Enemy of the People: 9/12, the day everything changed
Cape Town – In the newly released book, Enemy of the People, former National Treasury director general Lungisa Fuzile recalled the confusion, disruption and the poor taste in which Des van Rooyen and his advisers tried to capture South Africa’s fiscal purse.
These are the top quotes from Fuzile, who recalled the painful December week in 2015 in which President Jacob Zuma removed Nhlanhla Nene as finance minister.
Van Rooyen replaced him for the weekend, but was then replaced by Pravin Gordhan, who had been finance minister before.
Fuzile gave Enemy of the People authors Adriaan Basson and Pieter du Toit a starting recollection of the days leading up to Nene's removal and the few days Van Rooyen lasted in office.
He recalls the moment he heard the news in a chapter titled, "the day everything changed", and explains the madness that ensued.
“One of the amazing things about Nene was his ability to take tough decisions. We started to reduce expenditure during Gordhan’s time, but went further under Nene – and we raised taxes. We were adamant that we were not going to give up our fiscal sovereignty and end up at the doors of the (International Monetary Fund) IMF or World Bank, because then you can kiss your macroeconomic and social policies goodbye.”
“It was a difficult meeting and left me with the clear impression that political considerations superseded the technical, economic considerations.”
“Have you seen the news? I suppose you’re going to get a Gupta minister now. Don’t you know the modus operandi? Look at what happened at the Department of Mineral Resources. The Guptas decide who they want as minister. They then send along advisers.”
“Nene was doing a good job. His firing was unexpected, but it was becoming obvious that there was a lot of unhappiness with him, about Treasury, because he was not doing what some people wanted him to do.”
“This guy, Mohamed Bobat, walks up to me and hands me a statement that is supposed to be issued on behalf of the minister. I ask him who he is, and he replies he is the minister’s adviser. I found his rudeness annoying. He started issuing instructions, including to me, this young boy pushing me around … a lightweight. He was making a terrible mistake with me.”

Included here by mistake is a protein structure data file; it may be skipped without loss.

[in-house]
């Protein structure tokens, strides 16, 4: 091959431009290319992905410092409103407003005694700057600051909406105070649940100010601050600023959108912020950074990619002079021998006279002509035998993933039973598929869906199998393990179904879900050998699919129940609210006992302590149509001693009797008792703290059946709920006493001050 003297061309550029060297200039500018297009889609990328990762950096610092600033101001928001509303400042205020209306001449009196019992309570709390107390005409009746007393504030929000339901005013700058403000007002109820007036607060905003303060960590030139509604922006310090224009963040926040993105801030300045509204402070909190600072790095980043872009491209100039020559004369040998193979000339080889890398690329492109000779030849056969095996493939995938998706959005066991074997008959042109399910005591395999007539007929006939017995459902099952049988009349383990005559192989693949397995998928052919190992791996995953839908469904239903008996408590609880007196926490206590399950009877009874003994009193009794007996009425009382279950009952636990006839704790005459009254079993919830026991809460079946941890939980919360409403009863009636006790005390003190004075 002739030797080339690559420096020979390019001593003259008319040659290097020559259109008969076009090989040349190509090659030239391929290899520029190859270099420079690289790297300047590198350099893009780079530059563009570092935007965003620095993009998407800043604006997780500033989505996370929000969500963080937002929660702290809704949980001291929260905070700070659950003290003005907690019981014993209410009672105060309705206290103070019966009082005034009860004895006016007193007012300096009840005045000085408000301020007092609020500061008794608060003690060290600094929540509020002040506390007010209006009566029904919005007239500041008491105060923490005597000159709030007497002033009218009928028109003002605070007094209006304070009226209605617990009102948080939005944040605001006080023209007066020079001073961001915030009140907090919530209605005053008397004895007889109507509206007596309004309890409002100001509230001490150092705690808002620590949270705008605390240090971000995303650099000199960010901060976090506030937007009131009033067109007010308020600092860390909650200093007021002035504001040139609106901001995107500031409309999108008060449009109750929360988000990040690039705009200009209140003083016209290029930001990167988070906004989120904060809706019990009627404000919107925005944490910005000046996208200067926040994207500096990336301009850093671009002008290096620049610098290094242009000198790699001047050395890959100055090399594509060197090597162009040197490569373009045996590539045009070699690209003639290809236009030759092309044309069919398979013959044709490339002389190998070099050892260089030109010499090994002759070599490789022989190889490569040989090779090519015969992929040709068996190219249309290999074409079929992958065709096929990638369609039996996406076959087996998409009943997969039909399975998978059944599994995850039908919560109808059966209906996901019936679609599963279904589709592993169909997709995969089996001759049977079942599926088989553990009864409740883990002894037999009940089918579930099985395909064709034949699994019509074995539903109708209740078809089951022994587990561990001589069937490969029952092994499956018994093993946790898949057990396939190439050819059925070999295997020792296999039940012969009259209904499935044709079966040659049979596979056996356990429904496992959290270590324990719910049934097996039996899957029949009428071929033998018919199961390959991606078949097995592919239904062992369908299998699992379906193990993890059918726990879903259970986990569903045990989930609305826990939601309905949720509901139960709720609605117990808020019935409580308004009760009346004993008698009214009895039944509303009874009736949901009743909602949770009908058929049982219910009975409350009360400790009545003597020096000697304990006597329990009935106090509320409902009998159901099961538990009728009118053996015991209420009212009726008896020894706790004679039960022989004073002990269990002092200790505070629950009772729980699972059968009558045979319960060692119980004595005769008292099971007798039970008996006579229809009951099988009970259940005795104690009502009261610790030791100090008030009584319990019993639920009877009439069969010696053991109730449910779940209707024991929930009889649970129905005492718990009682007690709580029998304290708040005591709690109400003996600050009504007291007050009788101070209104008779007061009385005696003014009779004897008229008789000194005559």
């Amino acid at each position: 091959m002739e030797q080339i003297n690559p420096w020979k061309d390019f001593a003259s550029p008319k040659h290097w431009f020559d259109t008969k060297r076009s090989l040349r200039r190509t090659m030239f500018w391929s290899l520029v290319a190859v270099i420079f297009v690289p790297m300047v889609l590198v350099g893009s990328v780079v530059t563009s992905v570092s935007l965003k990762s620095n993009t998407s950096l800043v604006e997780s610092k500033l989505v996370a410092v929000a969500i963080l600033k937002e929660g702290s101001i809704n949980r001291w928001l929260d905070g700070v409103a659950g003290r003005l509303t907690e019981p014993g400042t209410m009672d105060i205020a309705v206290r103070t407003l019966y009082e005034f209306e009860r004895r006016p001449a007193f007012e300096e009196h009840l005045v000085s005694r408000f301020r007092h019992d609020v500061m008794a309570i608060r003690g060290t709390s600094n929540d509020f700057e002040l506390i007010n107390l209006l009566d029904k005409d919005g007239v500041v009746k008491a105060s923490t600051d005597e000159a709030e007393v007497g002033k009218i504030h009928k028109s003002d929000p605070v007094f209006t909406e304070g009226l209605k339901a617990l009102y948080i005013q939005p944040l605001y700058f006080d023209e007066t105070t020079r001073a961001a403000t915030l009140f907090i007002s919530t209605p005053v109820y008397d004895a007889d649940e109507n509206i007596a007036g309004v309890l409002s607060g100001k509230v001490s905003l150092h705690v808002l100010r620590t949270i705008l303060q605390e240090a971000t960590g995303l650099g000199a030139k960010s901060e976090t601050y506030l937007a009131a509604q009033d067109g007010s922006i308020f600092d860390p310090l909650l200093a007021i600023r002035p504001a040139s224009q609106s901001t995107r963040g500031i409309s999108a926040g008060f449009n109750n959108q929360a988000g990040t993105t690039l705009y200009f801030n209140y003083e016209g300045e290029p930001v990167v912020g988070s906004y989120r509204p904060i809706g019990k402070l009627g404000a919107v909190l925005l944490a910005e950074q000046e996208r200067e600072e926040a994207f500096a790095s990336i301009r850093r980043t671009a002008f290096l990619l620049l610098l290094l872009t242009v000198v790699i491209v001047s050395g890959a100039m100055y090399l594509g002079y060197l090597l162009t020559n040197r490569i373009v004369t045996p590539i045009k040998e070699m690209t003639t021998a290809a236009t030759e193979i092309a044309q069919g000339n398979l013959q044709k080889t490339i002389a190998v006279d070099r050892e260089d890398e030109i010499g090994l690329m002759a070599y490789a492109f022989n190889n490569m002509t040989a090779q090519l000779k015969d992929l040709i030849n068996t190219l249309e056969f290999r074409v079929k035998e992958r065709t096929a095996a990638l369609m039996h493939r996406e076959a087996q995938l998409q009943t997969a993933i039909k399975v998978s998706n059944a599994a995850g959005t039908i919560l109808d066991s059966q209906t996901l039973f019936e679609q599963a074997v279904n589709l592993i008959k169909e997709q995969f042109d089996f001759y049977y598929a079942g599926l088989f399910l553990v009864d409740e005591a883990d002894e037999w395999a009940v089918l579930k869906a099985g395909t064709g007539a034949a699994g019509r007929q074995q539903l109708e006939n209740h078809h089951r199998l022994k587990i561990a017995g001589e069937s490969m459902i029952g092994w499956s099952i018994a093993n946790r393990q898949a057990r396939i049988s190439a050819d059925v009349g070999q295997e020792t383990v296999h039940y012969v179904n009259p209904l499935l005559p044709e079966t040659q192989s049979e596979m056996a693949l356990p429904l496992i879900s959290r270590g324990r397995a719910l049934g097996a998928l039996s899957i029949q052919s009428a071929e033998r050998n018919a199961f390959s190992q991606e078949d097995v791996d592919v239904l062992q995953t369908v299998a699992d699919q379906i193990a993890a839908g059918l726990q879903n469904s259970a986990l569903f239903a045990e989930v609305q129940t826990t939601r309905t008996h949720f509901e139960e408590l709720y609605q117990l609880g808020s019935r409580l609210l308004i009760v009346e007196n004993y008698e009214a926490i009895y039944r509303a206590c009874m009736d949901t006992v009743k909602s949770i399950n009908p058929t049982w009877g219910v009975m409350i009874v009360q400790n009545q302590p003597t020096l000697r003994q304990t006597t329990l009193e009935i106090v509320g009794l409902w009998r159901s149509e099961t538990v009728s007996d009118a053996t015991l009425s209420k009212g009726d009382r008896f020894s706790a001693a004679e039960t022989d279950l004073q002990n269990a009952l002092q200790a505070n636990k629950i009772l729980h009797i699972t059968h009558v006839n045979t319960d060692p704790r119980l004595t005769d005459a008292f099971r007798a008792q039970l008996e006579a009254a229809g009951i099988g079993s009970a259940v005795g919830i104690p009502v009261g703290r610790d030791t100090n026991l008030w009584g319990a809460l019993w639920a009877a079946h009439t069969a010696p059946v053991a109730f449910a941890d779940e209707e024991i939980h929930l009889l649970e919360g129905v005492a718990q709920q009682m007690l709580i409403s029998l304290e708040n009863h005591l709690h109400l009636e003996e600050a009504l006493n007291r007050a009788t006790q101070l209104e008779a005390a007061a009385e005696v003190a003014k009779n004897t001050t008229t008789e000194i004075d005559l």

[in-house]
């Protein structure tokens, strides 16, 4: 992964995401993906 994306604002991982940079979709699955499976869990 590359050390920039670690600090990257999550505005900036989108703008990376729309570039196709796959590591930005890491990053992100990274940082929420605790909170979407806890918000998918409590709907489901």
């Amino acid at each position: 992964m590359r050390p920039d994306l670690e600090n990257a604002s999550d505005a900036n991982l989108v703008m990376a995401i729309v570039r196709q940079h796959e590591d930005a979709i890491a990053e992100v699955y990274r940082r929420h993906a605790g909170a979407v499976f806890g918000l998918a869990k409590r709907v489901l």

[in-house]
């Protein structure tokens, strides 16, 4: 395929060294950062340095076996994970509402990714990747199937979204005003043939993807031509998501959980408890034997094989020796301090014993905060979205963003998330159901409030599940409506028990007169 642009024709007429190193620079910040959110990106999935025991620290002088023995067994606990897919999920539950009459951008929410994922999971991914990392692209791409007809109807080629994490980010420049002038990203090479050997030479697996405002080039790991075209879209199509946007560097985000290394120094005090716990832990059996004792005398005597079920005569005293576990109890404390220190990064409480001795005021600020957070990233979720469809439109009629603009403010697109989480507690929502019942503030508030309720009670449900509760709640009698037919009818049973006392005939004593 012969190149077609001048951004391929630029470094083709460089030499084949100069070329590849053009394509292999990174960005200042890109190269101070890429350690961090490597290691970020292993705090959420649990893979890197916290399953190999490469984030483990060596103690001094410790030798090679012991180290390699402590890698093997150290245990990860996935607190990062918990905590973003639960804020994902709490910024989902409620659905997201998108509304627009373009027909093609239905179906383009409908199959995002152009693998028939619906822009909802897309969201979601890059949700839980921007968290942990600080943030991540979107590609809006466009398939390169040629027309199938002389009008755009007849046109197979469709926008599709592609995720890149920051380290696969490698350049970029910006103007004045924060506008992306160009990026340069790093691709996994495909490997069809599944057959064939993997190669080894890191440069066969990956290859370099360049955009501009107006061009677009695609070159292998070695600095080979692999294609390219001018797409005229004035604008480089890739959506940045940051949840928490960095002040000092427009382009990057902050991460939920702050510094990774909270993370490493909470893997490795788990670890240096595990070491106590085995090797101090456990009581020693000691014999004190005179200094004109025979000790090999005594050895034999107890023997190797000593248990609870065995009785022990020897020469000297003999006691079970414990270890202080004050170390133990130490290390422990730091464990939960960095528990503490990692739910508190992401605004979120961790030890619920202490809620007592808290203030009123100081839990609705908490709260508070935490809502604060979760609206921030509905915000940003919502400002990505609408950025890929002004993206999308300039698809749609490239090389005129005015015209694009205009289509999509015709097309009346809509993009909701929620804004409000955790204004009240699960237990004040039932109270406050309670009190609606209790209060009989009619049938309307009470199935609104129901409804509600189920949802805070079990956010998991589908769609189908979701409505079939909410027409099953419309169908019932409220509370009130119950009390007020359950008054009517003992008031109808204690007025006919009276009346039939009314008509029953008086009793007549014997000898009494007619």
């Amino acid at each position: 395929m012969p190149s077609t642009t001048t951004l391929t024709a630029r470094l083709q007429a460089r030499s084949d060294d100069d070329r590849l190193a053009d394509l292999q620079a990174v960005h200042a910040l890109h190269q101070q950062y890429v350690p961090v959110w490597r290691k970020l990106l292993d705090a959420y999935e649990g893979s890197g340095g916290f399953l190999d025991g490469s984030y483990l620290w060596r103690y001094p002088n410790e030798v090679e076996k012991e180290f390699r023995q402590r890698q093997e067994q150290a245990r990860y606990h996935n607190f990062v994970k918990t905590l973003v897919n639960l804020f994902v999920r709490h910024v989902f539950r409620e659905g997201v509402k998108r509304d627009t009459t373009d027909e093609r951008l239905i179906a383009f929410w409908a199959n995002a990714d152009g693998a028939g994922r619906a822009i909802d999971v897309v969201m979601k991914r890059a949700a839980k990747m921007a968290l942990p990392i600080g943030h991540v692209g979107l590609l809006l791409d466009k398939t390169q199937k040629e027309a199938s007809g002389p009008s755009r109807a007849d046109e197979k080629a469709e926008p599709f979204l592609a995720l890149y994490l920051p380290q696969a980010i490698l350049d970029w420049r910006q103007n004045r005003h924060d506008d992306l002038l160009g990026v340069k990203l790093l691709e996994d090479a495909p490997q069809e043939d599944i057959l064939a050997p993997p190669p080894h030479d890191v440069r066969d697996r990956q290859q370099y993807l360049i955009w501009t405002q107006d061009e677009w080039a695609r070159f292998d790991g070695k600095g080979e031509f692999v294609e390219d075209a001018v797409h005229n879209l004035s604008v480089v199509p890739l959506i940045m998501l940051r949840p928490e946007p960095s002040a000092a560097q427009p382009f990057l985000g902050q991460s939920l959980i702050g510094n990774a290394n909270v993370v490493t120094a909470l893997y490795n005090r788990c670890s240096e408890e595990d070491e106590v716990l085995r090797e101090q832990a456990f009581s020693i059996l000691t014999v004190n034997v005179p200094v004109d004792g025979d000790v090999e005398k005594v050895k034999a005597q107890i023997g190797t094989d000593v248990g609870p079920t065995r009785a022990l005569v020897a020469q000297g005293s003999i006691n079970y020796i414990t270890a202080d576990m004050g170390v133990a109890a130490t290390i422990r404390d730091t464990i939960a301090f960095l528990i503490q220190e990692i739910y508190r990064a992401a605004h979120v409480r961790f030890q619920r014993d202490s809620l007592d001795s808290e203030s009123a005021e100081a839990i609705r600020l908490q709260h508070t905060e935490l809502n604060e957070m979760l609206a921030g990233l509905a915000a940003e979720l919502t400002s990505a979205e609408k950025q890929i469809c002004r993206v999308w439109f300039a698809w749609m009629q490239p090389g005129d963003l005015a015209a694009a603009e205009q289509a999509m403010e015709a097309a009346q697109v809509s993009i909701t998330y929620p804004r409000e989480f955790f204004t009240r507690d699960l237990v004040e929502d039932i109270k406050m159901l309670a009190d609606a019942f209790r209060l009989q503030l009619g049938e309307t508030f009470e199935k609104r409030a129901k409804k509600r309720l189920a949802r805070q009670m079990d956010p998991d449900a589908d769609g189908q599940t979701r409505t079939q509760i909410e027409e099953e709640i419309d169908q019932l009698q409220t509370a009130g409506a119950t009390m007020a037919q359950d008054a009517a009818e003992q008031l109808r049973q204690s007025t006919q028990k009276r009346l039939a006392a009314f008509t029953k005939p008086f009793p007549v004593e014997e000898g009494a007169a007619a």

“The bullying was bad.”
“Look, there’s going to be another change at Treasury, this one hasn’t worked, you are getting PG (Pravin Gordhan) back.”
“It was amazing. You could see PG’s prowess, he was out of the business for 18 months but he’s an old hand. The currency didn’t recover as we had hoped, and he was worried about it, but we decided to ensure that things were fixed by February. We were happy to get PG back. He was an old hand, a pro, who thrived under these sorts of challenges. But we knew we weren’t going to have a moment’s peace or stability.”
The peace and stability lasted for just over a year. On March 30, 2017, Zuma reshuffled his Cabinet, removing Gordhan and Mcebisi Jonas as deputy minister.
Fuzile resigned shortly thereafter.
* The above extracts were taken from Enemy of the People, how Jacob Zuma stole South Africa and how the people fought back, written by Adriaan Basson and Pieter du Toit and published by Jonathan Ball Publishers.
Pictured (from top to bottom): Nhlanhla Nene; Lungisa Fuzile; Ajay and Atul Gupta with Duduzane Zuma; Nene; Des van Rooyen; the old Reserve Bank in Pretoria, where the Finance Ministry is based; Pravin Gordhan; Fuzile; Gordhan and Mcebisi Jonas. (Photos: Gallo, GCIS and Fin24).
SUBSCRIBE FOR FREE UPDATE: Get Fin24's top morning business news and opinions in your inbox.